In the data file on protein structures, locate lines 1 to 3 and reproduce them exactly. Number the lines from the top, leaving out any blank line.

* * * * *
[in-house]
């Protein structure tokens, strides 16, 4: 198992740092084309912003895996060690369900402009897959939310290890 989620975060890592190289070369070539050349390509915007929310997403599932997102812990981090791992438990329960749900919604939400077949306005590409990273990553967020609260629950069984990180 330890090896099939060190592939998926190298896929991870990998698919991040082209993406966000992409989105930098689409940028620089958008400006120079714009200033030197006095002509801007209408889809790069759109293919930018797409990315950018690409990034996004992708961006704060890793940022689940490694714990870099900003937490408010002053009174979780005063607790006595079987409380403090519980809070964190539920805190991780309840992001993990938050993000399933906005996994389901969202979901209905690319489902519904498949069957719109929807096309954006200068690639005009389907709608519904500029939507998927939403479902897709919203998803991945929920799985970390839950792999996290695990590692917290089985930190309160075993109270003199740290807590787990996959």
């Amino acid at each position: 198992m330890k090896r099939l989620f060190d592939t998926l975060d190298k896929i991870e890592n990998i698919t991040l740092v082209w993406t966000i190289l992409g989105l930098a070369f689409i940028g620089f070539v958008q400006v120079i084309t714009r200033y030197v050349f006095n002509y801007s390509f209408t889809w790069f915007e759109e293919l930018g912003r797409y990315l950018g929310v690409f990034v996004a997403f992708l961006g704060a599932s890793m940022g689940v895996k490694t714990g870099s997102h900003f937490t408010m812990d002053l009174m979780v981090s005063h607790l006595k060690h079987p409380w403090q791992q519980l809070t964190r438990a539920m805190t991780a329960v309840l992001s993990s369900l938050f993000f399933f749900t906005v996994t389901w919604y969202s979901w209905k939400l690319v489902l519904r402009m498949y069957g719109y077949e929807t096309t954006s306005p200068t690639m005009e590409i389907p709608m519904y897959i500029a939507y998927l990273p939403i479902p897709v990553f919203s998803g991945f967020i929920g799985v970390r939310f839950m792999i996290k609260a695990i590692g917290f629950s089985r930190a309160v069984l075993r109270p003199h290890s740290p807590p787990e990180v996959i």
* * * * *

[in-house]
């Protein structure tokens, strides 16, 4: 198992740092084309912003895996060690369900402009897959939310290890 989620975060890592190289070369070539050349390509915007929310997403599932997102812990981090791992438990329960749900919604939400077949306005590409990273990553967020609260629950069984990180 330890090896099939060190592939998926190298896929991870990998698919991040082209993406966000992409989105930098689409940028620089958008400006120079714009200033030197006095002509801007209408889809790069759109293919930018797409990315950018690409990034996004992708961006704060890793940022689940490694714990870099900003937490408010002053009174979780005063607790006595079987409380403090519980809070964190539920805190991780309840992001993990938050993000399933906005996994389901969202979901209905690319489902519904498949069957719109929807096309954006200068690639005009389907709608519904500029939507998927939403479902897709919203998803991945929920799985970390839950792999996290695990590692917290089985930190309160075993109270003199740290807590787990996959």
């Amino acid at each position: 198992m330890k090896r099939l989620f060190d592939t998926l975060d190298k896929i991870e890592n990998i698919t991040l740092v082209w993406t966000i190289l992409g989105l930098a070369f689409i940028g620089f070539v958008q400006v120079i084309t714009r200033y030197v050349f006095n002509y801007s390509f209408t889809w790069f915007e759109e293919l930018g912003r797409y990315l950018g929310v690409f990034v996004a997403f992708l961006g704060a599932s890793m940022g689940v895996k490694t714990g870099s997102h900003f937490t408010m812990d002053l009174m979780v981090s005063h607790l006595k060690h079987p409380w403090q791992q519980l809070t964190r438990a539920m805190t991780a329960v309840l992001s993990s369900l938050f993000f399933f749900t906005v996994t389901w919604y969202s979901w209905k939400l690319v489902l519904r402009m498949y069957g719109y077949e929807t096309t954006s306005p200068t690639m005009e590409i389907p709608m519904y897959i500029a939507y998927l990273p939403i479902p897709v990553f919203s998803g991945f967020i929920g799985v970390r939310f839950m792999i996290k609260a695990i590692g917290f629950s089985r930190a309160v069984l075993r109270p003199h290890s740290p807590p787990e990180v996959i």